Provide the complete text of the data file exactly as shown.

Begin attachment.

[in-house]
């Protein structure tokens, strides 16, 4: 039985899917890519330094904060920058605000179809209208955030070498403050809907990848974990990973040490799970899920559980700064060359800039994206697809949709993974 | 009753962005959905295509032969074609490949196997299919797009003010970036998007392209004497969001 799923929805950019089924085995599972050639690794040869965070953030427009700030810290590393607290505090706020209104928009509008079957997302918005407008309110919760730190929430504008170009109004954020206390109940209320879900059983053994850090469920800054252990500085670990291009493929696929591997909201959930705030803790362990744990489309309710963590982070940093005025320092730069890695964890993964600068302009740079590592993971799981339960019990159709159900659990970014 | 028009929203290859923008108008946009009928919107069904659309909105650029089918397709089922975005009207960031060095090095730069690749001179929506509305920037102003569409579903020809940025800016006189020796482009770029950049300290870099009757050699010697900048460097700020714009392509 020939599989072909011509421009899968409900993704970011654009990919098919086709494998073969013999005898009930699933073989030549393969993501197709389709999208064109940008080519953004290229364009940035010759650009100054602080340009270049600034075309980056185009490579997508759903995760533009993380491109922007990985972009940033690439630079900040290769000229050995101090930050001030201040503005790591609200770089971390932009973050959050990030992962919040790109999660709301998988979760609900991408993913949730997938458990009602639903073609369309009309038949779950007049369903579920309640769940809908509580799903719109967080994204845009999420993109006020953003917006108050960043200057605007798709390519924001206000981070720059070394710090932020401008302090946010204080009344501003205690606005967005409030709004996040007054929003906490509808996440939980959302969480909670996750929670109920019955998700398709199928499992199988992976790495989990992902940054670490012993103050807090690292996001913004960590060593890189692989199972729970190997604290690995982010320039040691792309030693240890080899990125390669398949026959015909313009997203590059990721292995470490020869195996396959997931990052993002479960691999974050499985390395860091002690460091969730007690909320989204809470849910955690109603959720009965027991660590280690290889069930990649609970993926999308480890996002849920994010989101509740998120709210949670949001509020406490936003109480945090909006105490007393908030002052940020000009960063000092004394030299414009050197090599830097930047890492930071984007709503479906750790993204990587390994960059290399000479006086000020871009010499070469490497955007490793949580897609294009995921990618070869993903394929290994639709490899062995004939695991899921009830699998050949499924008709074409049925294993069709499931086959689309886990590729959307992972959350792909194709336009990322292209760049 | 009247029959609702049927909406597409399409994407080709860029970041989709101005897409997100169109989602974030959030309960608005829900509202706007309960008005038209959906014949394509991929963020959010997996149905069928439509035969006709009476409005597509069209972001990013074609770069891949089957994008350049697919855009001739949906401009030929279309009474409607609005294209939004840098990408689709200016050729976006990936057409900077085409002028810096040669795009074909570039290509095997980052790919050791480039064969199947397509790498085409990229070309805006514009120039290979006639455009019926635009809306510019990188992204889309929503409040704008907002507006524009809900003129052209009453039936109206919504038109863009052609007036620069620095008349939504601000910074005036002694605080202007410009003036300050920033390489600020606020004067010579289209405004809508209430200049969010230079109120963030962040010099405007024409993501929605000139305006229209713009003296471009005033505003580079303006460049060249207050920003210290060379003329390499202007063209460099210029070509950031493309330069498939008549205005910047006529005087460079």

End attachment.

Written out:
[in-house]
């Protein structure tokens, strides 16, 4: 039985899917890519330094904060920058605000179809209208955030070498403050809907990848974990990973040490799970899920559980700064060359800039994206697809949709993974 | 009753962005959905295509032969074609490949196997299919797009003010970036998007392209004497969001 799923929805950019089924085995599972050639690794040869965070953030427009700030810290590393607290505090706020209104928009509008079957997302918005407008309110919760730190929430504008170009109004954020206390109940209320879900059983053994850090469920800054252990500085670990291009493929696929591997909201959930705030803790362990744990489309309710963590982070940093005025320092730069890695964890993964600068302009740079590592993971799981339960019990159709159900659990970014 | 028009929203290859923008108008946009009928919107069904659309909105650029089918397709089922975005009207960031060095090095730069690749001179929506509305920037102003569409579903020809940025800016006189020796482009770029950049300290870099009757050699010697900048460097700020714009392509 020939599989072909011509421009899968409900993704970011654009990919098919086709494998073969013999005898009930699933073989030549393969993501197709389709999208064109940008080519953004290229364009940035010759650009100054602080340009270049600034075309980056185009490579997508759903995760533009993380491109922007990985972009940033690439630079900040290769000229050995101090930050001030201040503005790591609200770089971390932009973050959050990030992962919040790109999660709301998988979760609900991408993913949730997938458990009602639903073609369309009309038949779950007049369903579920309640769940809908509580799903719109967080994204845009999420993109006020953003917006108050960043200057605007798709390519924001206000981070720059070394710090932020401008302090946010204080009344501003205690606005967005409030709004996040007054929003906490509808996440939980959302969480909670996750929670109920019955998700398709199928499992199988992976790495989990992902940054670490012993103050807090690292996001913004960590060593890189692989199972729970190997604290690995982010320039040691792309030693240890080899990125390669398949026959015909313009997203590059990721292995470490020869195996396959997931990052993002479960691999974050499985390395860091002690460091969730007690909320989204809470849910955690109603959720009965027991660590280690290889069930990649609970993926999308480890996002849920994010989101509740998120709210949670949001509020406490936003109480945090909006105490007393908030002052940020000009960063000092004394030299414009050197090599830097930047890492930071984007709503479906750790993204990587390994960059290399000479006086000020871009010499070469490497955007490793949580897609294009995921990618070869993903394929290994639709490899062995004939695991899921009830699998050949499924008709074409049925294993069709499931086959689309886990590729959307992972959350792909194709336009990322292209760049 | 009247029959609702049927909406597409399409994407080709860029970041989709101005897409997100169109989602974030959030309960608005829900509202706007309960008005038209959906014949394509991929963020959010997996149905069928439509035969006709009476409005597509069209972001990013074609770069891949089957994008350049697919855009001739949906401009030929279309009474409607609005294209939004840098990408689709200016050729976006990936057409900077085409002028810096040669795009074909570039290509095997980052790919050791480039064969199947397509790498085409990229070309805006514009120039290979006639455009019926635009809306510019990188992204889309929503409040704008907002507006524009809900003129052209009453039936109206919504038109863009052609007036620069620095008349939504601000910074005036002694605080202007410009003036300050920033390489600020606020004067010579289209405004809508209430200049969010230079109120963030962040010099405007024409993501929605000139305006229209713009003296471009005033505003580079303006460049060249207050920003210290060379003329390499202007063209460099210029070509950031493309330069498939008549205005910047006529005087460079």